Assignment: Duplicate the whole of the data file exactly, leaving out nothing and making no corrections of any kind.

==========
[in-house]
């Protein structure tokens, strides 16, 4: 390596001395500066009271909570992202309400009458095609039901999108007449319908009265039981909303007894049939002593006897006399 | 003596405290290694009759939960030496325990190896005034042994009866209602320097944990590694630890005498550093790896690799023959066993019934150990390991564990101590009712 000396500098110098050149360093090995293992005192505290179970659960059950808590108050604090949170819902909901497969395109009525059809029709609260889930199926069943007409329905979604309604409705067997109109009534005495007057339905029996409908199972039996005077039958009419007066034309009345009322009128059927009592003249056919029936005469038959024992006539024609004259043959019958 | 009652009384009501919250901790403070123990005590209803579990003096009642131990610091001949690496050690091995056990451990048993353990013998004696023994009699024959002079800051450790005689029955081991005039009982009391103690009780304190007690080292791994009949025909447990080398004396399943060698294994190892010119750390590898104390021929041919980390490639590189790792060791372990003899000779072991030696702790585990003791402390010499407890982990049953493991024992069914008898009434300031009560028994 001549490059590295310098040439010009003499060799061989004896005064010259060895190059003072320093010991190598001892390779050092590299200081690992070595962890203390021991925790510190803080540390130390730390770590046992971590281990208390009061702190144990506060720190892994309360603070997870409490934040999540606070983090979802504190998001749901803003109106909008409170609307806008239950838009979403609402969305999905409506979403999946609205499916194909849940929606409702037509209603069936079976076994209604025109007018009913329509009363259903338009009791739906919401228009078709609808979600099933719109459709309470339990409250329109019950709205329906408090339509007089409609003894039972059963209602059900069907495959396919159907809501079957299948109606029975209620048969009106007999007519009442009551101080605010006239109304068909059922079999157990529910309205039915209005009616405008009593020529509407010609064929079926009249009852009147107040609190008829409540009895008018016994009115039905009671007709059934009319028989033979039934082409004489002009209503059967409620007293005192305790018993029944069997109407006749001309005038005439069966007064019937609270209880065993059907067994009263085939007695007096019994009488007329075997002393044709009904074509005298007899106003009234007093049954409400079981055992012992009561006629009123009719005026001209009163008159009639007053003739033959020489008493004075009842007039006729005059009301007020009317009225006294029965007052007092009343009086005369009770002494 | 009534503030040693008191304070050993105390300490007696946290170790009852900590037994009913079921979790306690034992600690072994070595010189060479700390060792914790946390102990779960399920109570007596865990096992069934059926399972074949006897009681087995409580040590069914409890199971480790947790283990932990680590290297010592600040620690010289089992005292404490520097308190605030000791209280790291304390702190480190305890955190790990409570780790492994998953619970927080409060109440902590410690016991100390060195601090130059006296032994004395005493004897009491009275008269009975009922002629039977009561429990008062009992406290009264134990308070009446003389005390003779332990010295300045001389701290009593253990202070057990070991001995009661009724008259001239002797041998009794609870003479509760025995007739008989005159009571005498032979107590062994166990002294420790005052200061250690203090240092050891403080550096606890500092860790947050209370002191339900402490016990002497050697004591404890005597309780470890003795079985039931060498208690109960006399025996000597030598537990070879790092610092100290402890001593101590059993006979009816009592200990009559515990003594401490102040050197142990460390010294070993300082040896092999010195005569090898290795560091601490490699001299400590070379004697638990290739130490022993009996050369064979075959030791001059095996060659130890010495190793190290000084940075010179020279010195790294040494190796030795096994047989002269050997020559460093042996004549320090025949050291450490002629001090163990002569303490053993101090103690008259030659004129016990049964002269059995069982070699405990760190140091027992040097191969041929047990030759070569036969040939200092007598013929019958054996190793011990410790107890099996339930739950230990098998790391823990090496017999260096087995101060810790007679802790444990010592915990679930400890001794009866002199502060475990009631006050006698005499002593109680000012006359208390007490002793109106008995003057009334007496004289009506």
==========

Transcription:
[in-house]
């Protein structure tokens, strides 16, 4: 390596001395500066009271909570992202309400009458095609039901999108007449319908009265039981909303007894049939002593006897006399 | 003596405290290694009759939960030496325990190896005034042994009866209602320097944990590694630890005498550093790896690799023959066993019934150990390991564990101590009712 000396500098110098050149360093090995293992005192505290179970659960059950808590108050604090949170819902909901497969395109009525059809029709609260889930199926069943007409329905979604309604409705067997109109009534005495007057339905029996409908199972039996005077039958009419007066034309009345009322009128059927009592003249056919029936005469038959024992006539024609004259043959019958 | 009652009384009501919250901790403070123990005590209803579990003096009642131990610091001949690496050690091995056990451990048993353990013998004696023994009699024959002079800051450790005689029955081991005039009982009391103690009780304190007690080292791994009949025909447990080398004396399943060698294994190892010119750390590898104390021929041919980390490639590189790792060791372990003899000779072991030696702790585990003791402390010499407890982990049953493991024992069914008898009434300031009560028994 001549490059590295310098040439010009003499060799061989004896005064010259060895190059003072320093010991190598001892390779050092590299200081690992070595962890203390021991925790510190803080540390130390730390770590046992971590281990208390009061702190144990506060720190892994309360603070997870409490934040999540606070983090979802504190998001749901803003109106909008409170609307806008239950838009979403609402969305999905409506979403999946609205499916194909849940929606409702037509209603069936079976076994209604025109007018009913329509009363259903338009009791739906919401228009078709609808979600099933719109459709309470339990409250329109019950709205329906408090339509007089409609003894039972059963209602059900069907495959396919159907809501079957299948109606029975209620048969009106007999007519009442009551101080605010006239109304068909059922079999157990529910309205039915209005009616405008009593020529509407010609064929079926009249009852009147107040609190008829409540009895008018016994009115039905009671007709059934009319028989033979039934082409004489002009209503059967409620007293005192305790018993029944069997109407006749001309005038005439069966007064019937609270209880065993059907067994009263085939007695007096019994009488007329075997002393044709009904074509005298007899106003009234007093049954409400079981055992012992009561006629009123009719005026001209009163008159009639007053003739033959020489008493004075009842007039006729005059009301007020009317009225006294029965007052007092009343009086005369009770002494 | 009534503030040693008191304070050993105390300490007696946290170790009852900590037994009913079921979790306690034992600690072994070595010189060479700390060792914790946390102990779960399920109570007596865990096992069934059926399972074949006897009681087995409580040590069914409890199971480790947790283990932990680590290297010592600040620690010289089992005292404490520097308190605030000791209280790291304390702190480190305890955190790990409570780790492994998953619970927080409060109440902590410690016991100390060195601090130059006296032994004395005493004897009491009275008269009975009922002629039977009561429990008062009992406290009264134990308070009446003389005390003779332990010295300045001389701290009593253990202070057990070991001995009661009724008259001239002797041998009794609870003479509760025995007739008989005159009571005498032979107590062994166990002294420790005052200061250690203090240092050891403080550096606890500092860790947050209370002191339900402490016990002497050697004591404890005597309780470890003795079985039931060498208690109960006399025996000597030598537990070879790092610092100290402890001593101590059993006979009816009592200990009559515990003594401490102040050197142990460390010294070993300082040896092999010195005569090898290795560091601490490699001299400590070379004697638990290739130490022993009996050369064979075959030791001059095996060659130890010495190793190290000084940075010179020279010195790294040494190796030795096994047989002269050997020559460093042996004549320090025949050291450490002629001090163990002569303490053993101090103690008259030659004129016990049964002269059995069982070699405990760190140091027992040097191969041929047990030759070569036969040939200092007598013929019958054996190793011990410790107890099996339930739950230990098998790391823990090496017999260096087995101060810790007679802790444990010592915990679930400890001794009866002199502060475990009631006050006698005499002593109680000012006359208390007490002793109106008995003057009334007496004289009506």